The Best LGBTQ Series and Films Streaming on HBO Max, from ‘Los Espookys’ to ‘Our Flag Means Death’

·2 min read

The streaming service soon to be known as Max may be losing a lover’s name in HBO, but there’s no forgetting that HBO Max had some of the best queer TV shows of the pandemic age.

In the ever-shifting streamer landscape, it can be exhausting to navigate a different user experience each time you want to watch something. And surprisingly, for the network that brought us “Six Feet Under” and “Sex and the City,” HBO Max never had an LGBTQ tag to filter its offerings. Instead, queer and trans inclusive storylines were embedded in the plots of prestige dramas (see everything from “Game of Thrones” to “The Last of Us”) and half-hour comedies (here’s looking at you, “Our Flag Means Death”) in and outside of the HBO Max Original brand, ripe for the finding and worthy of celebrating.

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In the absence of a dedicated category, this list was intended to serve as a guide for the queer TV-phile — quality control included. But the Warner Bros. Discovery merger has meant saying goodbye to the surprisingly effervescent HBO Max catalogue in bits and pieces over a span of months. Countless titles — including voguing competition series “Legendary,” young adult dramedy “Generation,” and miniseries “Mrs. Fletcher” — are no longer streaming on the platform. Sure, “The Other Two” is returning for a third season, but the futures of plenty of other projects hang in the balance ahead of the May 23 Max launch date.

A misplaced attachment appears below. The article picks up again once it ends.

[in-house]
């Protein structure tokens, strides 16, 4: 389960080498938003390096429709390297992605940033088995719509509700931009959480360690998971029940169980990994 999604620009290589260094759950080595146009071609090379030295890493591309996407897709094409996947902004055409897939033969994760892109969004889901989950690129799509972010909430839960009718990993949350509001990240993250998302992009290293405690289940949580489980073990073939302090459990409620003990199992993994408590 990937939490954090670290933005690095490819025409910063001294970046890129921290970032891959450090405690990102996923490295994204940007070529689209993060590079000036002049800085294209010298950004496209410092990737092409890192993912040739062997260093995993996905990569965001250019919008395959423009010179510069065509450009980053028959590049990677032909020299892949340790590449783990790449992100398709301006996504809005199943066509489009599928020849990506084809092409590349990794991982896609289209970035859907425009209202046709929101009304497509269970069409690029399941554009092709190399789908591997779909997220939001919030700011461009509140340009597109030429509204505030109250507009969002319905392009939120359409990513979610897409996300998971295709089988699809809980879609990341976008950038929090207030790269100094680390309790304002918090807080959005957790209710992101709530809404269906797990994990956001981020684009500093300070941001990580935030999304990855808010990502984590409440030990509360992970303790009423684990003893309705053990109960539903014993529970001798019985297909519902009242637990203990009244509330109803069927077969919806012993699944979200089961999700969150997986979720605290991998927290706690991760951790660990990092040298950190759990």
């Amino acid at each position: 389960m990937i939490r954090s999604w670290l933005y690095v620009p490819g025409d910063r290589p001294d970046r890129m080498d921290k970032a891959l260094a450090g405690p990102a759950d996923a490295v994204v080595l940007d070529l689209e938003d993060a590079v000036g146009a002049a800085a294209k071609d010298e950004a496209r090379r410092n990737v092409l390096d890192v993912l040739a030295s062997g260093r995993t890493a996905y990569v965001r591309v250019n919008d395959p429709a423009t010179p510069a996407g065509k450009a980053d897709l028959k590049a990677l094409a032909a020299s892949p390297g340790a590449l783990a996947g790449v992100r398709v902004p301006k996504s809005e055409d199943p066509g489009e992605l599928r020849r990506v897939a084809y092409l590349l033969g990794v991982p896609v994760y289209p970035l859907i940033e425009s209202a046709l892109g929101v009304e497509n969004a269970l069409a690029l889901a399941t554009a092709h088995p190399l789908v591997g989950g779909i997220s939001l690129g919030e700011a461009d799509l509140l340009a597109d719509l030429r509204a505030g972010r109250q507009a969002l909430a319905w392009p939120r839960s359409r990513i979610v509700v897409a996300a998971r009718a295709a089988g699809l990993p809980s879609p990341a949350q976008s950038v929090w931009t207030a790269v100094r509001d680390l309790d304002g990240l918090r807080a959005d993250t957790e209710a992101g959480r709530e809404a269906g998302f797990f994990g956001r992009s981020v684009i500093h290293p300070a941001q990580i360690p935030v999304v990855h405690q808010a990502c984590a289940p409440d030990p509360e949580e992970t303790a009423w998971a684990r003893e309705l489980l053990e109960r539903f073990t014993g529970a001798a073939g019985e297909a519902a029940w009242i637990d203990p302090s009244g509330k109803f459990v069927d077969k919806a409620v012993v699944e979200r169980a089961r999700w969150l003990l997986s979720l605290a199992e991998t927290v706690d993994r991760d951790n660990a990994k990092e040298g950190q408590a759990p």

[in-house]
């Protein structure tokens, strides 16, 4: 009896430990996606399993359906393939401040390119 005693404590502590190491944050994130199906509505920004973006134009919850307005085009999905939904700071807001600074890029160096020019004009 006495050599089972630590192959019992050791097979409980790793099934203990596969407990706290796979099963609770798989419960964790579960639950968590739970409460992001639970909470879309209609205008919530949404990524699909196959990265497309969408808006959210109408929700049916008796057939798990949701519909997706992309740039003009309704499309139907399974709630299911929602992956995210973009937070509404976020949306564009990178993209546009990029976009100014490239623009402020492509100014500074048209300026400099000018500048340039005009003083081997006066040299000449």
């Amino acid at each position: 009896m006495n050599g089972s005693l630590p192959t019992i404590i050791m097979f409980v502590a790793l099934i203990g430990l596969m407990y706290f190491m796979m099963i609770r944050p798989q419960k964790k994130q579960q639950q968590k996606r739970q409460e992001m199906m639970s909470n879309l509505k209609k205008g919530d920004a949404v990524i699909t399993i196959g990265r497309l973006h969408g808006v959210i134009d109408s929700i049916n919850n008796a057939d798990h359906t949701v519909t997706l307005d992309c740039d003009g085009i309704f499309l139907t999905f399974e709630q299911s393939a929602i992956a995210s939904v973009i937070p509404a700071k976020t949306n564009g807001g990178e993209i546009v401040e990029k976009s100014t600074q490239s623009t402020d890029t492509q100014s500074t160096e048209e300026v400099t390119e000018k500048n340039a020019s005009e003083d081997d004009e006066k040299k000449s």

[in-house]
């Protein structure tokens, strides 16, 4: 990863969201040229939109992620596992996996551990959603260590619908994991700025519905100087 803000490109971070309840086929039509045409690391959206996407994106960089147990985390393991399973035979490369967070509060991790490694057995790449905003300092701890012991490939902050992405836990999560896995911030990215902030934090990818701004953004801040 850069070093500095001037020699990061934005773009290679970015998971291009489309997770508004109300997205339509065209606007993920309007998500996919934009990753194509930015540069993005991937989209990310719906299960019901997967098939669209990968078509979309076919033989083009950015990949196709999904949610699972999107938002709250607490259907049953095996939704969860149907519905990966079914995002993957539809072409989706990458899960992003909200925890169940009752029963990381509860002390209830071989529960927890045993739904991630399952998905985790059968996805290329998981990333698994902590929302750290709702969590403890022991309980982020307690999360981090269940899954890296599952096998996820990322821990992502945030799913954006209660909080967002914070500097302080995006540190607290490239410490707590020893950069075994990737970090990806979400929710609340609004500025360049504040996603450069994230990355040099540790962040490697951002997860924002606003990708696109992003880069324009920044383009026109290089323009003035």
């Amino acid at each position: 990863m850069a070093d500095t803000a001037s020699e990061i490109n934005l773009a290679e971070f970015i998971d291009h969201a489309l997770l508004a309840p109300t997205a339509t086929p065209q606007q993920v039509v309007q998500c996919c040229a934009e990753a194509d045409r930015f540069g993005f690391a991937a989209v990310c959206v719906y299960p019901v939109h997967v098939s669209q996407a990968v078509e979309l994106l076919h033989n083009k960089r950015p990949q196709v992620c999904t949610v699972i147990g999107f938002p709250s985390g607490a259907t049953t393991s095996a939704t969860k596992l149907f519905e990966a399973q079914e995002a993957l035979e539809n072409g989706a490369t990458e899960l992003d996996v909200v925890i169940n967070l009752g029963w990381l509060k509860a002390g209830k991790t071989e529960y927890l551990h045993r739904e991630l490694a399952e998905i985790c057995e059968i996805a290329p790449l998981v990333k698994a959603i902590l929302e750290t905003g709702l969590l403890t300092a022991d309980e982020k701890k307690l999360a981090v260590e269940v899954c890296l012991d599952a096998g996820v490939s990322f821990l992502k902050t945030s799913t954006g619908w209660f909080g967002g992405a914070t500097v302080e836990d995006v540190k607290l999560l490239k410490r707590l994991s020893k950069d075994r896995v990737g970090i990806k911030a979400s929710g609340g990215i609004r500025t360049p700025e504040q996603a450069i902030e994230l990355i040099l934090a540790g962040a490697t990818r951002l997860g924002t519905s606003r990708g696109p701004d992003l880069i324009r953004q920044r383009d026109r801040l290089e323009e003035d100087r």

When, how, and if this particularly strong assemblage of titles will reappear remains to be seen. But HBO has never forgotten queer audiences, as its more recent offerings prove, and these TV shows still exist even if they’re not readily available. Between “Euphoria,” “Veneno,” and “It’s a Sin,” all of which we highlight here, HBO has produced some of the best queer TV shows of the last few years.

Here’s a list of some of the hits that appeared on HBO Max, eminently binge-able and delightfully queer. They are listed in no particular order, but titles removed from the platform are at the end.

With editorial contributions by Ryan Lattanzio and Wilson Chapman. 

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